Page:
I didn't mention it until now, but this whole race I've had songs from The Verve's "A Storm in Heaven" in my head. Butterfly, "The Sun, The Sun", Star Sail. I wondered if "The Sun, The Sea" is a reference to l'etranger. I'm not listening to anything but damn those songs just burn a hole in my ears. Maybe I get sick of them, or just my general starting-to-feel-awfulness projects to them (I still love that album and have happily listened to it since!).
I don't see Steve on the descent. I start to guess he missed the turn. D'oh.
The section of the climb that took 50 minutes to go up takes about 30 minutes to go down. Fun. My weak left calf starts feeling not great with every left step. Still fun though.
After that descent, some new territory. 2:30pm, around 39 miles. Eating ginger candies. So far between aid stations.
Nice trails though.
Ah another canyon, 3:15pm.
I think this was soon after the last one. The photographer was like "you're almost to the last aid station!" But those 3 or so miles took FOREVER. Boring flat jeep trail.
Get to the aid station, eat some stale Chipotle chips (they had water and gels and offered to make some soup but eh). Did some more toe management. This is the part of the race where I usually end up complaining and then after the fact regret the complaining. But anyway only like 4 miles to go, just one small climb and descent then it's done.
That climb went on way too long. The small climb is still 1000'. I talked to another person who was also complaining, though his excuse was that since September he had only run two 7 mile runs. pfft! and then he proceeded to go ahead and beat me by a solid 5-10 minutes. Ah, youth.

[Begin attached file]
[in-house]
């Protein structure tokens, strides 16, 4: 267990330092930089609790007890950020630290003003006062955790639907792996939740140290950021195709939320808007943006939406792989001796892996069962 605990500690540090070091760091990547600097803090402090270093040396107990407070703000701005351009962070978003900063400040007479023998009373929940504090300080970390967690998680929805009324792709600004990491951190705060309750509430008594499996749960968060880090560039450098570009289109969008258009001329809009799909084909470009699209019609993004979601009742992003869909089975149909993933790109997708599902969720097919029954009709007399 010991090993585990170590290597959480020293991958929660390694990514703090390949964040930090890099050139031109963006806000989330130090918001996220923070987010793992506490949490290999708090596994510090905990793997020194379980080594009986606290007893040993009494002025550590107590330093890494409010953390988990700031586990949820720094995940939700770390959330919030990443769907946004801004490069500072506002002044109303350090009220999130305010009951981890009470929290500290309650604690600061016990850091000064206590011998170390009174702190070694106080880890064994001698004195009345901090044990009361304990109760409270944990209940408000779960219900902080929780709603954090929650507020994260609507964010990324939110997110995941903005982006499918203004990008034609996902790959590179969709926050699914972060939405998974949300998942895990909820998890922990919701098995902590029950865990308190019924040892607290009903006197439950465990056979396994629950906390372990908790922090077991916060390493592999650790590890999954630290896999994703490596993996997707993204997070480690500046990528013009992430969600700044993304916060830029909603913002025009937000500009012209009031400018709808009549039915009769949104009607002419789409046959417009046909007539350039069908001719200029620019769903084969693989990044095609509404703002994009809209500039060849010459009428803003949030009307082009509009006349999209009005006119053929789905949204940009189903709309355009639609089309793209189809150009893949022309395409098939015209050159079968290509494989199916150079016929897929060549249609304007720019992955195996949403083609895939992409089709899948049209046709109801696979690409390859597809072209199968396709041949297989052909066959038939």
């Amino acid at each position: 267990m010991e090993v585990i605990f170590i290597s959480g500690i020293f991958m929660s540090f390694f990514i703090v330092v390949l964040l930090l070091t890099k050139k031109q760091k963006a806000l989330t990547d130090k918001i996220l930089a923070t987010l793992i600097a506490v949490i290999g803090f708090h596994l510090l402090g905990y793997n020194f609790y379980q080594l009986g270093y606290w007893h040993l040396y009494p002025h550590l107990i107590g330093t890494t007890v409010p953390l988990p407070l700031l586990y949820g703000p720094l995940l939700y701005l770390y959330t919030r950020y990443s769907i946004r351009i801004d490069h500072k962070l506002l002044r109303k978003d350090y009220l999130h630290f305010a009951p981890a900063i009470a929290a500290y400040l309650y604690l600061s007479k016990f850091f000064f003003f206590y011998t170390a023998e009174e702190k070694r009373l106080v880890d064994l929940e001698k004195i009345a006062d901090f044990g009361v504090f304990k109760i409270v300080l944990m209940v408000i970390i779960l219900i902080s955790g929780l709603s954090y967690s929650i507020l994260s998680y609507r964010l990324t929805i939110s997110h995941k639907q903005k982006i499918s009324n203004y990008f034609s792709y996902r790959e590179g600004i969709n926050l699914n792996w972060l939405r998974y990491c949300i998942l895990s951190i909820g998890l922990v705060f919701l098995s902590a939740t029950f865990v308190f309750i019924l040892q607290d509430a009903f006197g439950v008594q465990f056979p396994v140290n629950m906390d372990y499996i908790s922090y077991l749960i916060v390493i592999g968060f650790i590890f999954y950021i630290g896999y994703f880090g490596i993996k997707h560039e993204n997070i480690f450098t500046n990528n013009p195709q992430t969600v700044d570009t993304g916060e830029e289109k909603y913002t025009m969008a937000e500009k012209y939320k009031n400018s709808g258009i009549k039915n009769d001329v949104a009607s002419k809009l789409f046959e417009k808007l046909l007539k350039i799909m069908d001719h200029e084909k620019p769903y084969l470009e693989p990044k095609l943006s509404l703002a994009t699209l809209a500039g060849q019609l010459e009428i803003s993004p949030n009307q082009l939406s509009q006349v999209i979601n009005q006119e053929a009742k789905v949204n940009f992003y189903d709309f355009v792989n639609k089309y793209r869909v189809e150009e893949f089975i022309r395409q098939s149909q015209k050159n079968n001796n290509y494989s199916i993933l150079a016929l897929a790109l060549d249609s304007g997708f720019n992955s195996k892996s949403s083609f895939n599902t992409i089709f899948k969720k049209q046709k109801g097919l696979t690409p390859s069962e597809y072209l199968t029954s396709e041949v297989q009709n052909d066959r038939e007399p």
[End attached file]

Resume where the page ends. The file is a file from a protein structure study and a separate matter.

The climb kept going. More complaining.
My goal was to finish. Bonus to not finish in the dark. 4:30pm.
Damn, magic hour, 4:38pm. After taking this I enjoyed the descent, passed various hikers taking sunset pictures, we all agreed it was beautiful. Finished at something like 4:52pm. Took a few minutes before I could eat anything, had some quesadillas, chili, couldn't really stomach much. It was getting cold, so I took off. Saw in my text messages that Steve did in fact miss the turn (bummer).
Drove back to LA. Got back to the airbnb, ate some snacks, realized I didn't have enough of them, oops, took a shower, got chills, got in bed, felt really good under the covers. Whenever I'd get up to pee, massive shiver shiver chills.
7am Sunday, return to Tacos Delta. Glorious breakfast burrito made me whole. A few hours later, beer with salt and kebabs at Edward's. That was also amazing.
Thus concludes my story.